1. Is a current information security awareness program in place to ensure all individuals who use information technology resources or have access to these resources are aware of their security responsibilities and how to fulfill them?
  2. Is the program approved by senior management?
  3. Does the process specify timeframes and re-training requirements?
  4. Is it fully documented?
  5. Are new employees trained within 30 days of being hired?
  6. Do all employees sign that they have understood and accept the training and organizational policies?
  7. How often is refresher training provided?
  8. Does your staff know what's expected of them in their role regarding security for the organization, and your division?
  9. When did you last attend a security workshop for staff provided by the Security Division?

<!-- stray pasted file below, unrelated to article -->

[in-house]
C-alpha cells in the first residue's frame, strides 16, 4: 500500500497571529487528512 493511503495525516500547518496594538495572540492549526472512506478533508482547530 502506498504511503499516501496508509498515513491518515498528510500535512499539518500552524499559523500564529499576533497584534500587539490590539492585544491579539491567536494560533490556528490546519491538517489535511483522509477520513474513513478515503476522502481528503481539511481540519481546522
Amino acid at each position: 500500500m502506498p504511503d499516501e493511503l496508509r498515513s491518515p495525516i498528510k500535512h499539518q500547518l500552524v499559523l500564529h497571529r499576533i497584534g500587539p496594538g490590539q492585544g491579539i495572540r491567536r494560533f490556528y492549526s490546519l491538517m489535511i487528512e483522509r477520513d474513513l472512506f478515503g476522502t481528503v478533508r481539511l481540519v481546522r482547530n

10. Is our contract is included in security awareness sessions?
  11. What areas do the awareness training cover (e.g. password practices, use of anti-malware)?

Sunday, 8 July 2012

Scapy Part 1

Scapy Packet Manipulation

SCAPY is a very powerful packet crafting, manipulation and analysis tool. Scapy is a set of Python modules that allows the user to create scapy enabled python script or run scapy in “interactive” mode. Once you are in interactive mode scapy provides you with several functions that get more details about SCAPY’s capabilities. The ls() command can be used to get more information about scapy’s supported protocols. If you run the ls() command without anything in the parenthesis scapy will give a list of all of SCAPY’s protocols. Putting one of these protocols inside the parenthesis will list the fields associate with that protocol. Scapy also supports the LSC() command which will give a list of scapy functions. You can get more information about the functions that are available by passing the name of the function you want more information on to the help() function. For example, help(fuzz) will give you more information on the fuzz() function.